Sabbath What? The Inadequacy of Rest

Yes, that is a giant lobster over my shoulder!

However, even with that encouraging crustacean imploring me to 'Come on along', I have come to realize that I am not a very good “rester”. As I began writing this I was heading off on a marvellous holiday. My wife is going to be at a conference for a few days and then we are going to enjoy England for a few days more followed by a week in Barcelona, Spain.

You'd think that would be a stress reducer, but it's been anything but. More annoyingly, I couldn't really put a finger on what is causing the stress. I have a great team I work with who are completely covering my activities while I'm gone. I've been preparing for a month so all the things 'only I can do' are covered off. I'm ready. So why do I feel so remarkably not ready?

Through the course of these days away I've realized just how much of my internally perceived 'value' has been based on my doing-ness. That leads to a reluctance to not do! Which obviously means that rest is mostly out of the question. And not only out of the question, but vaguely bad or wrong as well. However, I'm slowly realizing how tiring the endless 24-7-365 routine is.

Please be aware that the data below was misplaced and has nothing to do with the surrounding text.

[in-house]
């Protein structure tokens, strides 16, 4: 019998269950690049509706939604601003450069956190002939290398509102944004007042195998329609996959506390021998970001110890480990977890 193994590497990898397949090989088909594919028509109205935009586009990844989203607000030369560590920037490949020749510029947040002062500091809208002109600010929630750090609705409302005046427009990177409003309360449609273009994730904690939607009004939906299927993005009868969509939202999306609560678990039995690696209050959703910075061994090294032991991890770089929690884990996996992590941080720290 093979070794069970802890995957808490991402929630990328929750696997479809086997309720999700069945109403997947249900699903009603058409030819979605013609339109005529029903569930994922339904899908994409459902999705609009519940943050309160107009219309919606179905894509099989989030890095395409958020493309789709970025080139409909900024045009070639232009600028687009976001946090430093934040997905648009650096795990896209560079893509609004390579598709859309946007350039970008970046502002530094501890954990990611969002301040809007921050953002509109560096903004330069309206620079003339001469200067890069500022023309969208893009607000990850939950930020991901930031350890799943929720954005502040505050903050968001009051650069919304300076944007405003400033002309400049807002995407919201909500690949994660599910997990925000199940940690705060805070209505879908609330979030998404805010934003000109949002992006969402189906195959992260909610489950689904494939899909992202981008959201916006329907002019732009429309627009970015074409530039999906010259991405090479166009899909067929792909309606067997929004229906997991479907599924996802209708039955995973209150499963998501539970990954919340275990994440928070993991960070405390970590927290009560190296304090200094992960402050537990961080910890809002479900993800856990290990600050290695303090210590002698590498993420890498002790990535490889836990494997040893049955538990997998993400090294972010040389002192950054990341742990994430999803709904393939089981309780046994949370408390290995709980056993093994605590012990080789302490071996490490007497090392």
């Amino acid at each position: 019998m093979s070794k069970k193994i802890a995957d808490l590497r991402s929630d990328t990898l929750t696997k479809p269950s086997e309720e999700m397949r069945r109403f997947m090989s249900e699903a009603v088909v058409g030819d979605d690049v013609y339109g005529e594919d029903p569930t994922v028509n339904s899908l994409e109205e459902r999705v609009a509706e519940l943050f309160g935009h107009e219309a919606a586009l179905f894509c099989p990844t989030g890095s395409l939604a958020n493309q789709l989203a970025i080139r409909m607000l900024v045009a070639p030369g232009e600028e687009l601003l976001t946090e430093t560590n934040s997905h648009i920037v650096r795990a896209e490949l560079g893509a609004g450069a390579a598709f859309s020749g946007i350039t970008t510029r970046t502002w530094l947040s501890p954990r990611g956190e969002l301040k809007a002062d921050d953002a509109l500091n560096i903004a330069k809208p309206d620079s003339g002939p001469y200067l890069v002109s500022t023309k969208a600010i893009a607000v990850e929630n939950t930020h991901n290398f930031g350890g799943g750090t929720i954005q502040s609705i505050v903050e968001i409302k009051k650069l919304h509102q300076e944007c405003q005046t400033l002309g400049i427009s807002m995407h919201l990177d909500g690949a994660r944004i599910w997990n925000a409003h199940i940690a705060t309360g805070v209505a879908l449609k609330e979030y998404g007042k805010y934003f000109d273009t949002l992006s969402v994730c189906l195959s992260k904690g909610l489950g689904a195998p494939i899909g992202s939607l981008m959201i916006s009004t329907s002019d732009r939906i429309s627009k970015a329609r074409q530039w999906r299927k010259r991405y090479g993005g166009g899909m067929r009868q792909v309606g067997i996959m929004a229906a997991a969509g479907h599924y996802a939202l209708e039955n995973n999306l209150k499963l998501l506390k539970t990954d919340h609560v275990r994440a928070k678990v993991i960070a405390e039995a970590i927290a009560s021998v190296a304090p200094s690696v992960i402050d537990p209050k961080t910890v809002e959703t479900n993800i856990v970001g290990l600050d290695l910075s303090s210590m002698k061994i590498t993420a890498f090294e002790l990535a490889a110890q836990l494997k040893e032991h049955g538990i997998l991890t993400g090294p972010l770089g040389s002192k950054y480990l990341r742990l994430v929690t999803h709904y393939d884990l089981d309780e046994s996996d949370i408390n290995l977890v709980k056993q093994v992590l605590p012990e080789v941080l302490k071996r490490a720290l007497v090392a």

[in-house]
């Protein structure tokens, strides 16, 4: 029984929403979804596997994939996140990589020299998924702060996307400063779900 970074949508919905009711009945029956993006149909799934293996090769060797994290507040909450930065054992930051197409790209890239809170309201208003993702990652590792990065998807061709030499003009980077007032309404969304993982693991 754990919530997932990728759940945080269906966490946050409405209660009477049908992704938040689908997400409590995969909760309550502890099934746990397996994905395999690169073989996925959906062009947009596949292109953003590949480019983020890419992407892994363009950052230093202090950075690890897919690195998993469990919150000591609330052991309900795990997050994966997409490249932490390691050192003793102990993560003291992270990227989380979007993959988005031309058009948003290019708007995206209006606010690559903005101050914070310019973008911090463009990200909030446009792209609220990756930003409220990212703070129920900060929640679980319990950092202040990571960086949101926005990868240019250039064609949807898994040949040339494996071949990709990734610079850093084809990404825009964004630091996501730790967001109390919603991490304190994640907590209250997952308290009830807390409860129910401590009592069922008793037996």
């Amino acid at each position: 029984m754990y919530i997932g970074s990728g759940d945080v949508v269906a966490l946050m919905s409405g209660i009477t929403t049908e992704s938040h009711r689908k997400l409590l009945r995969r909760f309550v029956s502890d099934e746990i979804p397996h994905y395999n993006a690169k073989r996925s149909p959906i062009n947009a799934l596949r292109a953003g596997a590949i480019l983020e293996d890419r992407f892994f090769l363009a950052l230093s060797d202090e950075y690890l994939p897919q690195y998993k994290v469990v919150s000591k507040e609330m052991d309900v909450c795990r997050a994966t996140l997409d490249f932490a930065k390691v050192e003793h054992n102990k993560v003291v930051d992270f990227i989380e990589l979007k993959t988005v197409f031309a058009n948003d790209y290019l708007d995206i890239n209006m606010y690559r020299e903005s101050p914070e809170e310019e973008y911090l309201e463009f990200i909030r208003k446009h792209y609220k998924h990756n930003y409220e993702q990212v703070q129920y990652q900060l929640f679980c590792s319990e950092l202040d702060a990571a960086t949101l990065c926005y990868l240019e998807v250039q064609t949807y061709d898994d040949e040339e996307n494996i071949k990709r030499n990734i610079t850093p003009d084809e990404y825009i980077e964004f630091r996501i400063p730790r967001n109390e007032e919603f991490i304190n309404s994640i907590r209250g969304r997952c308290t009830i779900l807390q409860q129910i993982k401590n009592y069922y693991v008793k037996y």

What I hadn't realized, until I was almost 10 days into my holiday away, was how much I'd grown to feel the constant drag was normal.

  • Isn't everyone just a little tired all the time?
  • There are people who don't check their phone before they're out of bed in the morning?
  • An empty InBox must mean the mail server is down!
  • A problem is actually the start of the next adrenalin rush!

Probably not typical, but it's kind of the “does a fish know it's wet” problem. Unless you are away from the environment where constant movement is normal, it's hard to recognize the oddity of it.

Happily, I rediscovered a great book that I'd read casually several years ago, nodded “so true” and carried on unchanged. That book is called “The Power of Full Engagement.” The basic premise of the book can be summed up by one line:

The number of hours in a day is fixed, but the quantity and quality of energy available to us is not.

In re-reading it, at a very different place personally, physically and spiritually, I've been struck by how exactly it describes my various malaise driven ailments. Energy is the issue, not hours. Everyone has the same 24, yet some people seem to get incredible amounts accomplished, while others less so.

I'm still incorporating the concepts into my world view, but I'm sure there will be more about this topic in the next weeks.

 

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